Sunday, December 4, 2011


The Year of the Rabbit will be over before we know it, which is why I'd better get busy telling you about a few more kinds of rabbits.  Today I'm going to talk about bunnies with lop ears, which means that their ears hang down, kind of like a hound dog's ears.  Nobody seems to know where the word lop came from or why it means to droop.  It can also mean to chop off, but I'm not going to talk about cutting any rabbit ears off, so don't be alarmed!

It turns out that there are a bunch of different rabbit breeds that have lop ears.  Some of these rabbits are large and some are very small.  They are all pretty darned cute, and I'm guessing that they all have soft fur.  Also they are probably tasty to eat, but I am not going to talk about eating rabbits because I don't want to upset my friend Trouble, the bunny.  Or my other bunny friend, Lucky.

Okay, well, the biggest lop-eared rabbit is the French Lop, which weighs 12 pounds or more.  This breed was invented in the 19th century in France by crossing the English Lop with the Flemish Giant.  The ears of the French Lop aren't as long as the ears of an English Lop.

French Lops are good-natured and if they are socialized when they are young, they make excellent family pets.  They get along well with other species of animals, but what they like most is to have another rabbit as a companion.  This is because they are very social bunnies.

The next-biggest lop-eared rabbit is the English Lop, which can weigh as much as 10 or 11 pounds.  They have really long ears, so you have to keep them in a hutch that is big enough for them to move around without walking on their ears.

These rabbits are easy to groom because they have short fur.  They are calm and very friendly, and they can live for five years or more.

The Mini Lop is smaller, and it only grows to about 6 pounds.  This breed has a compact, muscular body.  During the shedding season, it gets a little messy, so you will need good grooming tools.  Mini Lops are usually friendly and playful.

They are also smart and can be trained to do tricks and to use the litter box.  They really like to be with their family, and they get upset when they are neglected.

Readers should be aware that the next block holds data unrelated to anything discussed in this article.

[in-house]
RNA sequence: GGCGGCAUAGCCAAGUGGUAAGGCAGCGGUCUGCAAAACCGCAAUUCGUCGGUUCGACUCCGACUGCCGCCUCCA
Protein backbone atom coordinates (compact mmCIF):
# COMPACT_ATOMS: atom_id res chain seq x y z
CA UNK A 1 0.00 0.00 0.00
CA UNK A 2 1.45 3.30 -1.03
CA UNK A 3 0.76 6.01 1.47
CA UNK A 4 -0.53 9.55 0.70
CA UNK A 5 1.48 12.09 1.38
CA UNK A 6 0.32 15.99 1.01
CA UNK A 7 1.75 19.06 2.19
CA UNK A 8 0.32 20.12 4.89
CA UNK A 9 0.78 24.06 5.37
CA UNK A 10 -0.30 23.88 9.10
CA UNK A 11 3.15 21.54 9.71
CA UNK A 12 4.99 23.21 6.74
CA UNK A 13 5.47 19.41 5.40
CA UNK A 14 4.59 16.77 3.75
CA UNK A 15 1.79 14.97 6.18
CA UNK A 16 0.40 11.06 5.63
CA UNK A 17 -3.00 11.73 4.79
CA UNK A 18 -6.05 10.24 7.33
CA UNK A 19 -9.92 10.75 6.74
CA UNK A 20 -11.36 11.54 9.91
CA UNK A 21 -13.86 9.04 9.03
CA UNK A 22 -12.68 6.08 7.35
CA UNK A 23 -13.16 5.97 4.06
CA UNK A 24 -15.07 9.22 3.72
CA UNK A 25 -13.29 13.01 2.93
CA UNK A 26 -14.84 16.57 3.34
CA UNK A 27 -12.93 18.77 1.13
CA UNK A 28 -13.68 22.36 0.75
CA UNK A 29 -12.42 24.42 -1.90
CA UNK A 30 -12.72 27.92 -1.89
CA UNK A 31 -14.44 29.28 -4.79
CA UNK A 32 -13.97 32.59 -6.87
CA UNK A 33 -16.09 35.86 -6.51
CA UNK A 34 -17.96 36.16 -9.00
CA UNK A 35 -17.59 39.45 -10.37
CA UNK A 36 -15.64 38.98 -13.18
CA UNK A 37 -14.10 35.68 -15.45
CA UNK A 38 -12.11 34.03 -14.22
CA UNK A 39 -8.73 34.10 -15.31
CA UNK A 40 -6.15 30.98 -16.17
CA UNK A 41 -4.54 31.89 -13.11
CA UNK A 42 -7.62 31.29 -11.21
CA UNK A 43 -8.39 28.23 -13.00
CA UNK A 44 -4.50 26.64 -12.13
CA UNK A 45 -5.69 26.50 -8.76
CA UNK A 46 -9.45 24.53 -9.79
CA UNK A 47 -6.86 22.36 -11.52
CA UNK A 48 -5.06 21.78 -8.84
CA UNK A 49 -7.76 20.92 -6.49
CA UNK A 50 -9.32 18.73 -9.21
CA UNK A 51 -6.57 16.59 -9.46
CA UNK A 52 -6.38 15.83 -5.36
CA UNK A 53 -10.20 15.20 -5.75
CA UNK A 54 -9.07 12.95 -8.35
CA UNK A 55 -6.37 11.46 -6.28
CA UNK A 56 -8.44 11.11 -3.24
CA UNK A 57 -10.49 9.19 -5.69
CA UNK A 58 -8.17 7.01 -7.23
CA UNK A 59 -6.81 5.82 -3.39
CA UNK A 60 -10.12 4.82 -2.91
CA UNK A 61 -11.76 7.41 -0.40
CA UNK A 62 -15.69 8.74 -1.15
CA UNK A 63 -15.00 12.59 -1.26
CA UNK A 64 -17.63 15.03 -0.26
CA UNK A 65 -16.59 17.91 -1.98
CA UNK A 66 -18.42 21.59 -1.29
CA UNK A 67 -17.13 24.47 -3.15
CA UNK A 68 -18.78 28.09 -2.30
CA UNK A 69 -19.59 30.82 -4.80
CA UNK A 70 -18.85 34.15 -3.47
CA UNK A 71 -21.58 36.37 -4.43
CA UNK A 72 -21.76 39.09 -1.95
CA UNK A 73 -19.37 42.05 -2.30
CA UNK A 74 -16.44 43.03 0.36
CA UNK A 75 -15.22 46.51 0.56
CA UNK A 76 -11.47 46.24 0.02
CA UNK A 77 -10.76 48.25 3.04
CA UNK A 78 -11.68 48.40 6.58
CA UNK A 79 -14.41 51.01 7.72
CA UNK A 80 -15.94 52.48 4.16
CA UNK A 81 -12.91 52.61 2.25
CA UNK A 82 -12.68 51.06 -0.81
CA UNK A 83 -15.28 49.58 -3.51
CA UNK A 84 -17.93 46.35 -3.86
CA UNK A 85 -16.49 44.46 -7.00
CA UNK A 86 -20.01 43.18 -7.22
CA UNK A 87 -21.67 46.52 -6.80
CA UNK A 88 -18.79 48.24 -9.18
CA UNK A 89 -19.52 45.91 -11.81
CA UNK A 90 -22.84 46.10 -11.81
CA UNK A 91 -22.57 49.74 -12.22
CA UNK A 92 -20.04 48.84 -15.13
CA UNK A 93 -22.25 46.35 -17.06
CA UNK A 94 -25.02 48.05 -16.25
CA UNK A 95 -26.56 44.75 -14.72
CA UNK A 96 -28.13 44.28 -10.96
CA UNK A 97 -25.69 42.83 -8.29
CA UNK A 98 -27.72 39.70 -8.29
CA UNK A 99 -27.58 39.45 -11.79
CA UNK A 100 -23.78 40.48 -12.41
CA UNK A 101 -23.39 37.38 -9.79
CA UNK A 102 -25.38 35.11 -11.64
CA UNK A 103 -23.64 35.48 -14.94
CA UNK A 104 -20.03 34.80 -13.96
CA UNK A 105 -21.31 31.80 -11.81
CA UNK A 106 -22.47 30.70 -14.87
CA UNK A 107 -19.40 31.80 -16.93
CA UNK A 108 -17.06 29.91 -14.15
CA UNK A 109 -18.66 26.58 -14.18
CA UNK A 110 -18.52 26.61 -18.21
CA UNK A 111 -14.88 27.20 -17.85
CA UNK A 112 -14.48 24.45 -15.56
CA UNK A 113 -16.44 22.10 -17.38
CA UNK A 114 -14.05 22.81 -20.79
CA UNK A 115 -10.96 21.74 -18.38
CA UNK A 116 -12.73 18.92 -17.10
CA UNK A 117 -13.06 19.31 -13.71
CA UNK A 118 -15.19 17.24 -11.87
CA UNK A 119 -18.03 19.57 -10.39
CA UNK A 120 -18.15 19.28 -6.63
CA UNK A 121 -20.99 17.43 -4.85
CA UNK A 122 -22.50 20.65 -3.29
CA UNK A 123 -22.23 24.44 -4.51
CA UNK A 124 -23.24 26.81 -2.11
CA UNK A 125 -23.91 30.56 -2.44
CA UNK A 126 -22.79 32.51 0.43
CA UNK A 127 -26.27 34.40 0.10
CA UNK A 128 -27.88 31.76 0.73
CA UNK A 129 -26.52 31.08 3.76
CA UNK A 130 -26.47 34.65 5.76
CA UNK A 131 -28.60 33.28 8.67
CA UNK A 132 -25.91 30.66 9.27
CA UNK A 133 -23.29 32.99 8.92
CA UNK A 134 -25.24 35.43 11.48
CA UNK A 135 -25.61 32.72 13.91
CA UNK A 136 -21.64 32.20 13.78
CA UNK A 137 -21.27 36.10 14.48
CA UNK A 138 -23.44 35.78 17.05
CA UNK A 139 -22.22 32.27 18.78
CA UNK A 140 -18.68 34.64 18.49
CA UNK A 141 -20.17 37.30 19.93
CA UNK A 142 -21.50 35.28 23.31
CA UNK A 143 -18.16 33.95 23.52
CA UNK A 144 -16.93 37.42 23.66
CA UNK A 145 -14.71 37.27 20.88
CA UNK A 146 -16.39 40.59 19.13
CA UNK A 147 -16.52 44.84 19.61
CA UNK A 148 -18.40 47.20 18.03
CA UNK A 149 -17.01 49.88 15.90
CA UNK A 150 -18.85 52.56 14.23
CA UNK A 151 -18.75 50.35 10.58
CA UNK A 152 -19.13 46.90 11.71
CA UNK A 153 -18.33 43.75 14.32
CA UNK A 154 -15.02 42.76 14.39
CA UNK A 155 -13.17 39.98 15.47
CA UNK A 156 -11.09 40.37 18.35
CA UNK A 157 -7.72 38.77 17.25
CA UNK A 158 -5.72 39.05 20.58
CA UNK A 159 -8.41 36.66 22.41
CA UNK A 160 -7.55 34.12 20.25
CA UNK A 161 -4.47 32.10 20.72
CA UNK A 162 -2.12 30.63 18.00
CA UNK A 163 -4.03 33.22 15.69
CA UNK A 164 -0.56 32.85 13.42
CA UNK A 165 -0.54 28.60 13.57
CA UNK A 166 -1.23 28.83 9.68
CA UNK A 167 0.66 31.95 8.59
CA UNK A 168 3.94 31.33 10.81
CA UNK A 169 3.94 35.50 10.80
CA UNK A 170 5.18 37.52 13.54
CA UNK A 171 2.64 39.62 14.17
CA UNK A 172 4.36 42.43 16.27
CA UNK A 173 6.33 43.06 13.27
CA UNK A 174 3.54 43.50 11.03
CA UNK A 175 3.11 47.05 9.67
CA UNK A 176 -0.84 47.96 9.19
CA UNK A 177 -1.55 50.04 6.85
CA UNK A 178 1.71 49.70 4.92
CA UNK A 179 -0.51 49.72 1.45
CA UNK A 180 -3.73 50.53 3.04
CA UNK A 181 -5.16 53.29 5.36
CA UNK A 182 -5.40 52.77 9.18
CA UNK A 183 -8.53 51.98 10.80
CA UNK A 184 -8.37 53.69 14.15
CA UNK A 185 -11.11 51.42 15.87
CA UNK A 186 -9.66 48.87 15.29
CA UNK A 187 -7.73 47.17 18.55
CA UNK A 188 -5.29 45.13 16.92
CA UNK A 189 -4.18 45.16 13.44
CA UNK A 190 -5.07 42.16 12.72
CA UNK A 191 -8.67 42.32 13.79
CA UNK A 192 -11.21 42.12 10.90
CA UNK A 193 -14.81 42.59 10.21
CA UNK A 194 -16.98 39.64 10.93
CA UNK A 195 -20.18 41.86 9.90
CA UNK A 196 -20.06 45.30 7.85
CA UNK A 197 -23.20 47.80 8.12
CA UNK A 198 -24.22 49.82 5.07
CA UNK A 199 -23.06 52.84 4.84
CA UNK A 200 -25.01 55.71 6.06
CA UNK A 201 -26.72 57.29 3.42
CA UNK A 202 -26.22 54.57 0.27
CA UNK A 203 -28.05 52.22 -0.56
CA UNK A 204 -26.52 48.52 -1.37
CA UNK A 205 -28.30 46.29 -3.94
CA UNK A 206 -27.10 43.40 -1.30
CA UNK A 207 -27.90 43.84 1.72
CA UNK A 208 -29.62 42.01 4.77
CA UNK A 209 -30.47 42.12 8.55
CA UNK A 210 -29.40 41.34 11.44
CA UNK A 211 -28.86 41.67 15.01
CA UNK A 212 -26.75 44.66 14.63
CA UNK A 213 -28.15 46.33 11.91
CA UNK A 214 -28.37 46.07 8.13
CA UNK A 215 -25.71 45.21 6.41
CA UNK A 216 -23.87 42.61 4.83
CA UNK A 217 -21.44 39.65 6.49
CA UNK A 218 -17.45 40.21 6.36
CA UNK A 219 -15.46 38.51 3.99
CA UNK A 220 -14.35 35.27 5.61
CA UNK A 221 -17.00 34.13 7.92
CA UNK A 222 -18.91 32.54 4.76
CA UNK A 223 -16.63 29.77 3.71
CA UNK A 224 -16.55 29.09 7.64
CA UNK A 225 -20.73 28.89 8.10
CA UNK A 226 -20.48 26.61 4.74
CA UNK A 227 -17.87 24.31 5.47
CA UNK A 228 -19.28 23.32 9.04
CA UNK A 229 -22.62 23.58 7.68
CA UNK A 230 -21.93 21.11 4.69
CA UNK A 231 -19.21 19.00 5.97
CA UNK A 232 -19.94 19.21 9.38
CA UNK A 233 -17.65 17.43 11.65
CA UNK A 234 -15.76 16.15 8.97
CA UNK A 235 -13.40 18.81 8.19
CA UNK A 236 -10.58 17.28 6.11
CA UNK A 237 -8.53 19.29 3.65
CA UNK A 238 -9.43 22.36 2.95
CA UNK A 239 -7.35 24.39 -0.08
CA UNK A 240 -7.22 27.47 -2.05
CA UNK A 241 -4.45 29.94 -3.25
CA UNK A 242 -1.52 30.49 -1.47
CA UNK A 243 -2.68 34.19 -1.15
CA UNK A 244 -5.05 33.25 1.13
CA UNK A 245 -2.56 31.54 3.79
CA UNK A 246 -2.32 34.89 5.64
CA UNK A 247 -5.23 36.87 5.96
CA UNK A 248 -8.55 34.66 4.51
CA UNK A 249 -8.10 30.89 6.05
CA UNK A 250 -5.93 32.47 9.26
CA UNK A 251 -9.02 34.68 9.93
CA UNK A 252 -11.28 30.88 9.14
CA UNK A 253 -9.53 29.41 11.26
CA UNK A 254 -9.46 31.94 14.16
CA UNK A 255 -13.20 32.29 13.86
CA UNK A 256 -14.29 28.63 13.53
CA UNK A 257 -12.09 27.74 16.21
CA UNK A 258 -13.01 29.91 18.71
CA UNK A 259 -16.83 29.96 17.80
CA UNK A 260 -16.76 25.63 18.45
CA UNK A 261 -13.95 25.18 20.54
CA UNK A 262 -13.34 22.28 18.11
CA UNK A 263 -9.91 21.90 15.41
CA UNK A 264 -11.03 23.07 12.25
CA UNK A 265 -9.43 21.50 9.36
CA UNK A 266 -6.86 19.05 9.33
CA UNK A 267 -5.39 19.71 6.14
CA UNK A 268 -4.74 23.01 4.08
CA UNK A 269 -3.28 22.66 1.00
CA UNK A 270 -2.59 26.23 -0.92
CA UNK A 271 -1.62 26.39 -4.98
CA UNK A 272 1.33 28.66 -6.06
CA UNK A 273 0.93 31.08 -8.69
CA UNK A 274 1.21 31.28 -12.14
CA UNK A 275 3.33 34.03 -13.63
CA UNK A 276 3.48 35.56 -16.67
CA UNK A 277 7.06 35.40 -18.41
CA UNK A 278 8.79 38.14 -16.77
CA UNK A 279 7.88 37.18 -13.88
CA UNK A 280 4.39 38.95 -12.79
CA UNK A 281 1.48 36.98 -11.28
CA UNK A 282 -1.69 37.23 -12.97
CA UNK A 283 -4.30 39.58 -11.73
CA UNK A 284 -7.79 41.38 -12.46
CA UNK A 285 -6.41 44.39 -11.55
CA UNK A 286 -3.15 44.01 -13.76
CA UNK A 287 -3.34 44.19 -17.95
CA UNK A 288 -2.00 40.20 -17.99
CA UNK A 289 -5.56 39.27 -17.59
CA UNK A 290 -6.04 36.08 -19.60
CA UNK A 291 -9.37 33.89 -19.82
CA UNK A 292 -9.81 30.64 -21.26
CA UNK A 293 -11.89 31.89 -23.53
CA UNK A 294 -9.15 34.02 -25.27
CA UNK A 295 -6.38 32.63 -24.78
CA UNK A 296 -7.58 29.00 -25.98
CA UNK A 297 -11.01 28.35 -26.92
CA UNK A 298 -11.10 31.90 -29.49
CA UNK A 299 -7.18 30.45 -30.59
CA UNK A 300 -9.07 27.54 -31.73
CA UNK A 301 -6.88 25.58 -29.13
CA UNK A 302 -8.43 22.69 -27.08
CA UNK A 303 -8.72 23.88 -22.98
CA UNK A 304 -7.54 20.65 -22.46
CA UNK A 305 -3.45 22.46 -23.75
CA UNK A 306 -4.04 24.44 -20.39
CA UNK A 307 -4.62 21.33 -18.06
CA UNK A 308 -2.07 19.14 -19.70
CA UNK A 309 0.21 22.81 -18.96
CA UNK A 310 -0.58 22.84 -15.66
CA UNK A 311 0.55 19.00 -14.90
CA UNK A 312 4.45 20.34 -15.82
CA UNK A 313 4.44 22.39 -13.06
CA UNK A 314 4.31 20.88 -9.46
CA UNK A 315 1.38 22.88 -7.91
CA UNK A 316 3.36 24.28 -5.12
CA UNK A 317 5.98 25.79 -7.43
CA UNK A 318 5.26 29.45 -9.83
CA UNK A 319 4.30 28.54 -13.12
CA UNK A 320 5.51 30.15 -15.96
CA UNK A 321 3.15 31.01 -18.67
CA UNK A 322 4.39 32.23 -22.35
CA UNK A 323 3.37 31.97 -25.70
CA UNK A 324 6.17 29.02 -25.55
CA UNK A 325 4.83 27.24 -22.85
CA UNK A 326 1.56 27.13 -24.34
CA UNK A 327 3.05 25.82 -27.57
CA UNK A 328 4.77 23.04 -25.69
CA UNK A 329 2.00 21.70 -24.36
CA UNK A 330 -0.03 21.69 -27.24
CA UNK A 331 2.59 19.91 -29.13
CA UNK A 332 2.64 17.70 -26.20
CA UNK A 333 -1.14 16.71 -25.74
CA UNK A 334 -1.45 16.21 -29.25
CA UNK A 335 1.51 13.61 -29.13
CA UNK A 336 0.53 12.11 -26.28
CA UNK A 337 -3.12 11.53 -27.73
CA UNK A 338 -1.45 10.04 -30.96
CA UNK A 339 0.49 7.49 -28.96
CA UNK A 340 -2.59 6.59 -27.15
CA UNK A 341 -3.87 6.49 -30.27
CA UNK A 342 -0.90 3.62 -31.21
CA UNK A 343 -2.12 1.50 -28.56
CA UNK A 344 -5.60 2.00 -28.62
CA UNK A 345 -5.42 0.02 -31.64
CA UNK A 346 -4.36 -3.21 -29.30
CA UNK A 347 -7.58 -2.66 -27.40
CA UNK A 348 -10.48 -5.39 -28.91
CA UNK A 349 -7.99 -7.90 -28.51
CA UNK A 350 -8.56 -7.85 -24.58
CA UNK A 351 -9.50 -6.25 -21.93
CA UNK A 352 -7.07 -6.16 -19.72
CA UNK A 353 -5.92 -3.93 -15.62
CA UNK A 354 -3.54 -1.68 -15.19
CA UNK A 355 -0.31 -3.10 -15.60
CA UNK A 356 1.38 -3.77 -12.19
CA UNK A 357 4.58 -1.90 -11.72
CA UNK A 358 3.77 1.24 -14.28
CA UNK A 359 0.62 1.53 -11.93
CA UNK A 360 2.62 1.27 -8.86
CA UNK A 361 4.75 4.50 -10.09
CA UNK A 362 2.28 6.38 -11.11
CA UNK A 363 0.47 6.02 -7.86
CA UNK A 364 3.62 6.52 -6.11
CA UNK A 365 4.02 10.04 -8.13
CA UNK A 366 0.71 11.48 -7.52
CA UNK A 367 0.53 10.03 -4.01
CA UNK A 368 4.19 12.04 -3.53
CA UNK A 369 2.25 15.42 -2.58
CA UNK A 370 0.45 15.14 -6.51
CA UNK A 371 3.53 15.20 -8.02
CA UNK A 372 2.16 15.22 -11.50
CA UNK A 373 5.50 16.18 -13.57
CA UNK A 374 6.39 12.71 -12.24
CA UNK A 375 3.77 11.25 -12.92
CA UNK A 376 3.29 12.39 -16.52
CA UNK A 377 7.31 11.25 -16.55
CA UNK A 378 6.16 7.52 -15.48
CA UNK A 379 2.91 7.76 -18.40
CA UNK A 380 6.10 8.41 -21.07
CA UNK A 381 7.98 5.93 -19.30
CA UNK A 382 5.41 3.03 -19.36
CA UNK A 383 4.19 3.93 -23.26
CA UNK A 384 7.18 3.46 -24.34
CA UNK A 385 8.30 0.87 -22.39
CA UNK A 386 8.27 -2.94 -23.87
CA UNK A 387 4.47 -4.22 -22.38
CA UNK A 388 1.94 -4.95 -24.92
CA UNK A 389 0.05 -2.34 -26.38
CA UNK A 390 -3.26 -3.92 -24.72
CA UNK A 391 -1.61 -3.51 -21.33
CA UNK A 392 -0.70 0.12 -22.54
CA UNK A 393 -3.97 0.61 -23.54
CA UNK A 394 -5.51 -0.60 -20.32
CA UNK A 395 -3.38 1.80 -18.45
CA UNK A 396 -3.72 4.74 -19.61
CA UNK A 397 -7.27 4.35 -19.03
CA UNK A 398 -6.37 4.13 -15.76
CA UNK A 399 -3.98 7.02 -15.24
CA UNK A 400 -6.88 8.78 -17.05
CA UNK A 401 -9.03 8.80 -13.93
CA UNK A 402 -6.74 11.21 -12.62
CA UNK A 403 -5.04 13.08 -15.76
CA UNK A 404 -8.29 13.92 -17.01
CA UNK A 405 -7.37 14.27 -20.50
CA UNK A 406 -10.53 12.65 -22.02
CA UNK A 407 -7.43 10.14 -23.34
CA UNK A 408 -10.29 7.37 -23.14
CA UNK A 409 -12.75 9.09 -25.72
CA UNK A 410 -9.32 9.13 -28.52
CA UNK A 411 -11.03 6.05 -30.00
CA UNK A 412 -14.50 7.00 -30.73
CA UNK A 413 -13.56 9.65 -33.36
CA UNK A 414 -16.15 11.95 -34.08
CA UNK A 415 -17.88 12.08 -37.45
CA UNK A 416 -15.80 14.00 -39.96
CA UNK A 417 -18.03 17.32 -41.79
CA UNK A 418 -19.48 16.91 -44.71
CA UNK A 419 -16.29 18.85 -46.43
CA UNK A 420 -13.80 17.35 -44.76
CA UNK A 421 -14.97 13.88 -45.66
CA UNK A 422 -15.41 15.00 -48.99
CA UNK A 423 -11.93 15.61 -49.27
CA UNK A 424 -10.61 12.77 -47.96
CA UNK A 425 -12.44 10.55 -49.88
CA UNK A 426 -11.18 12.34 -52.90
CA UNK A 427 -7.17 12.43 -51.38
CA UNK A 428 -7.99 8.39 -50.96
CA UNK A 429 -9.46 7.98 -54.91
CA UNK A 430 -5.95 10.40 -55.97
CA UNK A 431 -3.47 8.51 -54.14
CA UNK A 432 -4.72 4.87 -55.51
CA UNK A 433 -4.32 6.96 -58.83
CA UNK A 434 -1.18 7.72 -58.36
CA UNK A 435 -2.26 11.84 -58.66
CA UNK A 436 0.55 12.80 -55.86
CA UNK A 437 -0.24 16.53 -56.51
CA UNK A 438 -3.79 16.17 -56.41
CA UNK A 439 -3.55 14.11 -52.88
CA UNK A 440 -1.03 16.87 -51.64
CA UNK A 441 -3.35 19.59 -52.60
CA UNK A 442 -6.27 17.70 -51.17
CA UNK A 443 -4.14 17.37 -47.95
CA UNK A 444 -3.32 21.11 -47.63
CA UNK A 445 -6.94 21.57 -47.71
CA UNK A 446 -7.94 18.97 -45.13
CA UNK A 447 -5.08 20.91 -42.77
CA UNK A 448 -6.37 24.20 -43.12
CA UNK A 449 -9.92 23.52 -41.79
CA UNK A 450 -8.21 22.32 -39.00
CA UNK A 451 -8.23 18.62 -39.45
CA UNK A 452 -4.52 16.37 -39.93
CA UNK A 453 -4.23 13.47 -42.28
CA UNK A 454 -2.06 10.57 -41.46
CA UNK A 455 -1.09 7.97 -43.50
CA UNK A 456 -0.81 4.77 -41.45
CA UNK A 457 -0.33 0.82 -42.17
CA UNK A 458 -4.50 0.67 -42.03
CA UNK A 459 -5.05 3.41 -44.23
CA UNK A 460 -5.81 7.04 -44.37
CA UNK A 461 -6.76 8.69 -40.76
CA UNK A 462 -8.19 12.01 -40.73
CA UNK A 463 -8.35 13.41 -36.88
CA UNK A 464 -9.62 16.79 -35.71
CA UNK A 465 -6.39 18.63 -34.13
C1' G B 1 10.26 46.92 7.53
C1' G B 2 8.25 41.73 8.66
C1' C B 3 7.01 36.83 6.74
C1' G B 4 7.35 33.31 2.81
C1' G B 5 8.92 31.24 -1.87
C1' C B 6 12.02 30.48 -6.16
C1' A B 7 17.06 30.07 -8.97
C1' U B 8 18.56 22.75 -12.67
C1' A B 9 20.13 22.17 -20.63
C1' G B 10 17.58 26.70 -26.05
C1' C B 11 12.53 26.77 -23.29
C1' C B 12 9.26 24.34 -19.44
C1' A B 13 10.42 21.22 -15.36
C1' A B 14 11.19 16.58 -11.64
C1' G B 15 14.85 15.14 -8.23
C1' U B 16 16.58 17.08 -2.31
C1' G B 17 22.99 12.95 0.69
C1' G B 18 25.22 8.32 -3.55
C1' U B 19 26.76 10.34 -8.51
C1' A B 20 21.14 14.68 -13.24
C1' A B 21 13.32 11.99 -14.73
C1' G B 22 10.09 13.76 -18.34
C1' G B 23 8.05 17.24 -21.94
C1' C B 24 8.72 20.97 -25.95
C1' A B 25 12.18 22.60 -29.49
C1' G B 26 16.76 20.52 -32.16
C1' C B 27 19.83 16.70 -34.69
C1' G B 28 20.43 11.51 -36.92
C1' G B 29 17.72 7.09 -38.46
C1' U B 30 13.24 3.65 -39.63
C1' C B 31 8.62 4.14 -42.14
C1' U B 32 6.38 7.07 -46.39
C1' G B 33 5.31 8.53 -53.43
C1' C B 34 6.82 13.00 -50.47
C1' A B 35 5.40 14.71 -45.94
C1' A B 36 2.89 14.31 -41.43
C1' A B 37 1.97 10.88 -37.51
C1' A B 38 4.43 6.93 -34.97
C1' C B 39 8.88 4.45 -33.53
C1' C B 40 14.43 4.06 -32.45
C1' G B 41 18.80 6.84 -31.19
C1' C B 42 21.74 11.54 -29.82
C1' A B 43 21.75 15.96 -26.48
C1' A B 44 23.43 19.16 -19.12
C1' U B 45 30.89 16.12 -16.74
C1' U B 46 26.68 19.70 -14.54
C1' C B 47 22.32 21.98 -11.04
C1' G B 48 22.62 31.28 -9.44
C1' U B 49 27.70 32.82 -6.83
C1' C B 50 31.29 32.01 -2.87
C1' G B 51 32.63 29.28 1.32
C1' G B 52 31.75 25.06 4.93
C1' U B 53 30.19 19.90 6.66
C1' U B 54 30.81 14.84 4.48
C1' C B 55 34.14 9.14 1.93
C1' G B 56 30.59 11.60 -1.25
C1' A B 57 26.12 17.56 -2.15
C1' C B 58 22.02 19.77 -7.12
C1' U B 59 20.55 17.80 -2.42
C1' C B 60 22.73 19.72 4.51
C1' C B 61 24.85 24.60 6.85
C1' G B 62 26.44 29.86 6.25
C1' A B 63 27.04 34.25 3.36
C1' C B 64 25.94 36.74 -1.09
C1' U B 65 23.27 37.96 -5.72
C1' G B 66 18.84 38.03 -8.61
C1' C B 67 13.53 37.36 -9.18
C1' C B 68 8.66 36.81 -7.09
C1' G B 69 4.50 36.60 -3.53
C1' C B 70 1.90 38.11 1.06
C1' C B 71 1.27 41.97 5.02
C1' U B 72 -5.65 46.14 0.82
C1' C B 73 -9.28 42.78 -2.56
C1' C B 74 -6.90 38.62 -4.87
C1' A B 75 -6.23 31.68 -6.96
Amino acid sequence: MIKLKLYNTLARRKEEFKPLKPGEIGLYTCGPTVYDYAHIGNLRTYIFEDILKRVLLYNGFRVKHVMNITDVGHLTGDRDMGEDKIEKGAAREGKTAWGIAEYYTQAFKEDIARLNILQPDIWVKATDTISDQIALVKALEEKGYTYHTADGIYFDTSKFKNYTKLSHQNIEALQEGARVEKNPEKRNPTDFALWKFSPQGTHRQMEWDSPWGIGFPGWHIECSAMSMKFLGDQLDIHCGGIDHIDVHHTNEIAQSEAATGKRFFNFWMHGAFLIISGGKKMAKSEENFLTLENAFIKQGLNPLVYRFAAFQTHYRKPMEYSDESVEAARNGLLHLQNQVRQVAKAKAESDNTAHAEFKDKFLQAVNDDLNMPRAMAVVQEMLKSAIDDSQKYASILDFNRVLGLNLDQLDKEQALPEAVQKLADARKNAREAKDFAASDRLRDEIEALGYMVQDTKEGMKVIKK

The second-smallest lop-eared bunny is the American Fuzzy Lop.  This rabbit weighs between 3.5 and 4 pounds when it is full grown.  American Fuzzy Lops are active, playful, and have lots of personality.  They look a lot like Holland Lops except for being fuzzier.  Their muzzles are short and flat, sort of like the muzzle of a bulldog.

AFLs like to play with toys such as plastic balls, pine cones, pieces of soft wood, stuffed socks, or old gloves.  The breed was created by mating French Angora rabbits with Holland Lops.

The very smallest lop-eared breed is the Holland Lop, which weighs 2.5 to 3.5 pounds.  These bunnies have a thick-set, muscular body.  They have lots of energy and curiosity, and they usually love attention, but the females can sometimes be shy.

Holland Lops have a medium-length coat, so they need a little more grooming than some other types of rabbits.

And there you have it:  Piper's guide to lop-eared rabbits.  I have to admit that some of these guys seem like they would make good pets.  Of course, it would be better to have a dog or a cat, but if you can't, then a rabbit might be a good third choice.


  1. my mom says she would love to have a bunny, but she figures she could have basenjis OR bunnies. And so, she has basenjis and no bunnies.

    Your friend
    Zest, superstar in training

  2. My mom also says we can't have any bunnies, at least not as long as we have dogs. And we can't have any of those itty bitty cute bunnies if we have cats around, either. Mom says maybe someday when she lives in an apartment in the retirement home, she will have a bunny. By then she will want some kind of pet that she does not have to take outside to potty on an icy day!

    Your friend, Piper

  3. How cute....I love lop-eared eared bunnies!!
    Love, AP

  4. oops...I kind of messed up my previous comment...duh...another blonde day!

  5. Dear Piper,
    YAY bunnies!!!!!!!!!!!!!!!!!!!!!!!!!!!! I especially like that you wrote about holland lop bunnies because the more that I think about it and who cares what Tas says- I am a holland lop! I appreciate how much youve wrote about bunnies and lots of stuff on them and not just this post, the others too!

  6. Dear Lucky,
    I'm glad you know what kind of bunny you are because that is important to your self-esteem, I think! I had a lot of good bunny material to write about during the Year of the Rabbit, but I think it will be harder next year to find dragon stuff to write about.
    Love, Piper

  7. Anyone want to buy me a bunny? :)

  8. The Picture of the Broken tort Holland Lop buck is not yours and the rabbit belongs to a friend of mine. Remove it, as this is theft of intellectual property, or I will report you on a federal level....

    1. Consider it removed. There is no need to call in the Feds.

  9. I have a bunny but I want another one to name bunzi

  10. We are adopting a pair of female lop eared bunnies today! Cannot wait! We currently home 6 guinea pigs, and I hear that rabbits and guinea pigs can be great friends. Of course they'll have seperate cages from the pigs.
    Thanks for all the great info!

  11. Thanks for the information. I realy enjoyed reading.